Effect of institutional volume on laparoscopic cholecystectomy outcomes: systematic review and meta-analysis
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Murray, Muireann (2015). Effect of institutional volume on laparoscopic cholecystectomy outcomes: systematic review and meta-analysis. World Journal of Meta-Analysis 3 (1), 26-35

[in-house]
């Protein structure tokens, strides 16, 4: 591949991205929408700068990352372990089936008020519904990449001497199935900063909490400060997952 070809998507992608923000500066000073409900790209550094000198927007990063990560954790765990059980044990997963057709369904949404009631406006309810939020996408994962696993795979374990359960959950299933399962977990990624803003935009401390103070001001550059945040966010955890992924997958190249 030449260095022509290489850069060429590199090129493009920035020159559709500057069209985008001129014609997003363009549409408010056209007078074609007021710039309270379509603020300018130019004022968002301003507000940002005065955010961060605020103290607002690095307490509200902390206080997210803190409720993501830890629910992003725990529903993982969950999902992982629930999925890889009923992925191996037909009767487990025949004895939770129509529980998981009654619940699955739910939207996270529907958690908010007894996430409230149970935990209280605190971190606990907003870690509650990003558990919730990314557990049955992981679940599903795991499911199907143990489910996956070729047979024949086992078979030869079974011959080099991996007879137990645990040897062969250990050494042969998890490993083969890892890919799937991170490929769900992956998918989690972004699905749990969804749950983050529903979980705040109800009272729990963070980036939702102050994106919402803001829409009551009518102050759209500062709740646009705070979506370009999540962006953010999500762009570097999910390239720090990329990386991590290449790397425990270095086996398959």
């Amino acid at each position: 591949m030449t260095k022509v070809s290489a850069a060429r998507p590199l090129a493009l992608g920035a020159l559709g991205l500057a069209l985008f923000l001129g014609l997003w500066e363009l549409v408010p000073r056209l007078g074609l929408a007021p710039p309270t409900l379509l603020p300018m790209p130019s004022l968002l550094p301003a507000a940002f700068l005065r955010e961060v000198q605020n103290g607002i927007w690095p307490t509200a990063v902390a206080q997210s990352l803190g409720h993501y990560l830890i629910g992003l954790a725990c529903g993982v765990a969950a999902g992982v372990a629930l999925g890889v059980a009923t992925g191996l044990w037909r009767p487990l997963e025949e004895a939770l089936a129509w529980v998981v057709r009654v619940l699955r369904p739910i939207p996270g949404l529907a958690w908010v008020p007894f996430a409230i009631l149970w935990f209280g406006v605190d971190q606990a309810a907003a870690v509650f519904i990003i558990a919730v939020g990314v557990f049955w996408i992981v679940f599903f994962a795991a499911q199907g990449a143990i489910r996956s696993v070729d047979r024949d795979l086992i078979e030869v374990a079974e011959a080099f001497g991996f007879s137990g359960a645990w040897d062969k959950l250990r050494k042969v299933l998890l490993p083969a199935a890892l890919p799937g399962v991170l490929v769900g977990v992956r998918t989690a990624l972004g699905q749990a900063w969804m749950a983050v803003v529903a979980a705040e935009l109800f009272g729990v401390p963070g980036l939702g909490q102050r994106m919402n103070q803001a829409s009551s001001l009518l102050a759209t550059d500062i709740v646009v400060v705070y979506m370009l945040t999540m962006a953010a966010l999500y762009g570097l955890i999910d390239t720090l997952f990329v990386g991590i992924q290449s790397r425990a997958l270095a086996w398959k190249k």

AIM: To determine whether institutional laparoscopy cholecystectomy (LC) volume affects rates of mortality, conversion to open surgery, bile leakage and bile duct injury (BDI). METHODS: Eligible studies were prospective or retrospective cohort studies that provided data on outcomes from consecutive LC procedures in single institutions. Relevant outcomes were mortality, conversion to open surgery, bile leakage and BDI. We performed a Medline search and extracted data. A regression analysis using generalized estimating equations were used to determine the influence of annual institutional LC caseload on outcomes. A sensitivity analysis was performed including only those studies that were published after 1995. RESULTS: Seventy-three cohorts (127404 LC procedures) were included. Average complication rates were 0.06% for mortality, 3.23% for conversion, 0.44% for bile leakage and 0.28% for bile duct injury. Annual institutional caseload did not influence rates of mortality (P = 0.142), bile leakage (P = 0.111) or bile duct injury (P = 0.198) although increasing caseload was associated with reduced incidence of conversion (P = 0.019). Results from the sensitivity analyses were similar. CONCLUSION: Institutional volume is a determinant of LC complications. It is unclear whether volume is directly linked to complication rates or whether it is an index for protocolised care.